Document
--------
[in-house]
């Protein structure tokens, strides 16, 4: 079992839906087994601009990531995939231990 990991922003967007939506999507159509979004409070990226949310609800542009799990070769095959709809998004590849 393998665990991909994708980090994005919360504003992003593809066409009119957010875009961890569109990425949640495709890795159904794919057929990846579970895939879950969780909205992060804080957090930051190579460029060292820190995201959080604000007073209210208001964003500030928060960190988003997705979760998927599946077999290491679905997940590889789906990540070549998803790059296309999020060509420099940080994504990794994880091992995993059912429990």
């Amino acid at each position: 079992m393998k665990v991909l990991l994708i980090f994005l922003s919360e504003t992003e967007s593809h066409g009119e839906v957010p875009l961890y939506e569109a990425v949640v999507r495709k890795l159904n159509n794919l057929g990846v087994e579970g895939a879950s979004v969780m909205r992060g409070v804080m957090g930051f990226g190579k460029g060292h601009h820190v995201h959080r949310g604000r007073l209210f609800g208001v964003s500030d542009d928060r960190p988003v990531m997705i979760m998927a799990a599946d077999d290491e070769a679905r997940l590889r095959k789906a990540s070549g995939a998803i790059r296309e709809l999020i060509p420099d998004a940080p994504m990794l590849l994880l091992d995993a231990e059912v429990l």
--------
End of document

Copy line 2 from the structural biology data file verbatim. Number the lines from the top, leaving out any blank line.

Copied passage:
């Protein structure tokens, strides 16, 4: 079992839906087994601009990531995939231990 990991922003967007939506999507159509979004409070990226949310609800542009799990070769095959709809998004590849 393998665990991909994708980090994005919360504003992003593809066409009119957010875009961890569109990425949640495709890795159904794919057929990846579970895939879950969780909205992060804080957090930051190579460029060292820190995201959080604000007073209210208001964003500030928060960190988003997705979760998927599946077999290491679905997940590889789906990540070549998803790059296309999020060509420099940080994504990794994880091992995993059912429990």